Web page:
With most Insurance companies, your credit is the primary factor in determining how much you will pay for insurance.

Unlike your FICA score out of 850 that a mortgage company will use to determine the interest rate on your home, there is no set structure to how insurance companies use your credit to determine the basis for your insurance rates.

But they most certainly do use your financial history in most states.

Unlike the set FICA score, the three credit bureaus dump data into a big database and allow the insurance companies to sift through this data and determine what historical factors they believe have the highest correlation to you filing an insurance claim in the future.

This is an easy process for them because they know what your credit history is, and they know what your claims history is. They just need to find the highest correlations between the two.

Each company will choose slightly different factors and will weigh those factors differently. Other credit factors they may completely ignore.

The following is a shortlist of factors I see in my insurance brokerage that insurance companies want to see for them to offer better rates:

High-Limit, Low-Balance Cards

This means a limited number of credit cards with the highest limits possible and very low balances on those cards. They want to see that those cards have been opened for long periods of time.

If you have more than three credit cards, I recommend you start closing some. If you have forgotten credit cards and no longer use them, close them.

Limited Credit Splurges

The Insurance companies do not like to see that you are trying to borrow money. Try and minimize this activity.

No Missed Payments

Make sure there Is nothing in collections and no payments missed. If there is, clean this up. I often hear potential clients say something like, “I didn’t pay the bill sent to collections because I don’t feel like I owed it.”

In the long run, they will pay significantly more in increased insurance costs than what it would cost to swallow their pride and resolve the issue.

Avoid Bankruptcy & Foreclosures

This is an obvious one, but try and stay away from foreclosure and bankruptcy.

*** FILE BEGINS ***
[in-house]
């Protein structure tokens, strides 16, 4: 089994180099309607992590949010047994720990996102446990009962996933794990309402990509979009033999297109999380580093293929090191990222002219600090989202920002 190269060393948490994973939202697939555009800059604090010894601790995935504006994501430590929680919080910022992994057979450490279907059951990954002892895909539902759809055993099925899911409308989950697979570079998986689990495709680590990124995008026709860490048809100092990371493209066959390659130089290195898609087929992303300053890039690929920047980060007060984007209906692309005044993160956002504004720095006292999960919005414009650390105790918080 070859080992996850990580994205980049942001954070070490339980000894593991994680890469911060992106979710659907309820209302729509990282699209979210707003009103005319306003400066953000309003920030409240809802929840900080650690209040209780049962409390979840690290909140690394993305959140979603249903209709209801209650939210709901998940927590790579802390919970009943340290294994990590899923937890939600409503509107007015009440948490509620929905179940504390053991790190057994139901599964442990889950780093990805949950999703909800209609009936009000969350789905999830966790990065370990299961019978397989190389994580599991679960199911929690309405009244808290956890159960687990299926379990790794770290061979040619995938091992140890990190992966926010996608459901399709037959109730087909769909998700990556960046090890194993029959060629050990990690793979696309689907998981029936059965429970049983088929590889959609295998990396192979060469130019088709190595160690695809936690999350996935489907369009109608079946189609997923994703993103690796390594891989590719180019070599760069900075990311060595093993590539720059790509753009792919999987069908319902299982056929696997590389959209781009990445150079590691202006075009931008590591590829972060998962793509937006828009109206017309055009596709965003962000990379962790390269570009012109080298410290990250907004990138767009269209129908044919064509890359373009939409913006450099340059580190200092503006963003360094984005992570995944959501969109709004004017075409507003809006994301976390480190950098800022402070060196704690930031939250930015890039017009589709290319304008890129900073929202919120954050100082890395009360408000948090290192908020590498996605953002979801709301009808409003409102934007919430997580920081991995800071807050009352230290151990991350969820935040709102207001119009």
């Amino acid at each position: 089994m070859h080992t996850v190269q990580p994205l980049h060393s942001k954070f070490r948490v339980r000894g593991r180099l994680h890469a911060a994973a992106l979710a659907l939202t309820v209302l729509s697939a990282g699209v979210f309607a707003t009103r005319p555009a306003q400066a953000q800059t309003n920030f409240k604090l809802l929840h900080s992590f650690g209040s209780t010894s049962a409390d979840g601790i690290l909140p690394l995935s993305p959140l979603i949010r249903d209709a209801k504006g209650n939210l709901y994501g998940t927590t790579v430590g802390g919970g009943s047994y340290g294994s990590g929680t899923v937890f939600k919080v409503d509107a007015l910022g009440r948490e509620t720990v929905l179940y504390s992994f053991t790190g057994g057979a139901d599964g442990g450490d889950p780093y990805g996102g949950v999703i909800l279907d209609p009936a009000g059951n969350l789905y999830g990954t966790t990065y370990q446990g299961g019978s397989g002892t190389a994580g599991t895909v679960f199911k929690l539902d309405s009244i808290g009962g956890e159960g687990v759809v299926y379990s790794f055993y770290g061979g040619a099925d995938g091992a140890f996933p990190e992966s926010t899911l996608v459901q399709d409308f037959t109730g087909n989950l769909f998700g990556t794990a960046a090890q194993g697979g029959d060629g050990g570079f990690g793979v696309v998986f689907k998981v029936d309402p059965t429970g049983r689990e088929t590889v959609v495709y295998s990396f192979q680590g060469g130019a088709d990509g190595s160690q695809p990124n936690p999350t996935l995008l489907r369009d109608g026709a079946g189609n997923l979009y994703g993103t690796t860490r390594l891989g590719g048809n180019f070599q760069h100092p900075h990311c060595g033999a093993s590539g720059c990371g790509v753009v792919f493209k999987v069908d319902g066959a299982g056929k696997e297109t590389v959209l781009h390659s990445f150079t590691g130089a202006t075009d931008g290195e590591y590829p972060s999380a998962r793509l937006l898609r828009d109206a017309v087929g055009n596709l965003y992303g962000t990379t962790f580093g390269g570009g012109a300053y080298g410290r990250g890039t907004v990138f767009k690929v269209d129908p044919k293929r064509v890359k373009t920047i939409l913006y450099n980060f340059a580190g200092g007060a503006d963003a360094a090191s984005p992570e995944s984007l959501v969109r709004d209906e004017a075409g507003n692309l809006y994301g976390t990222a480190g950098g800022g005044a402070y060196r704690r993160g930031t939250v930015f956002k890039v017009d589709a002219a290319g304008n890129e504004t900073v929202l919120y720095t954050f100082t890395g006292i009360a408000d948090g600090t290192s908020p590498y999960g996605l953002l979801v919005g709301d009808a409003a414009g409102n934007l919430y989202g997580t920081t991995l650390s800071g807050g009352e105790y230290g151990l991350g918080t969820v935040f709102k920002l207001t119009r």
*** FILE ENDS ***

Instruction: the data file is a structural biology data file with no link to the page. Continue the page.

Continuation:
Sufficient Credit History

If you don’t have a credit history, like I will see with younger clients starting out, clients moving in from outside the country, and sometimes older individuals that have everything paid off and don’t use credit cards, start working on getting a credit history.

Even though you may need insurance now, we can create a plan to improve your credit history. We can shop your insurance again in the future as things improve.

A Better Credit Score for Lower Rates

Get a copy of your credit report from one of the three credit bureaus and see what is on those credit reports. Make sure there are no surprises you are not aware of. Take the time to fix what you find on your report.

I often have clients ask me if they are going to have a problem with getting financing on their home if the insurance companies are looking at their insurance. Rest assured, what the insurance industry does is considered a soft hit and not a hard hit.

In other words, there are no records shared of the insurance companies looking at your credit history to determine pricing. Insurance companies looking at your credit information will not lower your credit score.

If you have bad credit, the good news is some insurance companies rely less on your credit history and more on other factors like your claims history and driving record.

Working with an experienced, professional insurance broker will help you navigate the different insurance companies and help you find a fit that is optimal for you.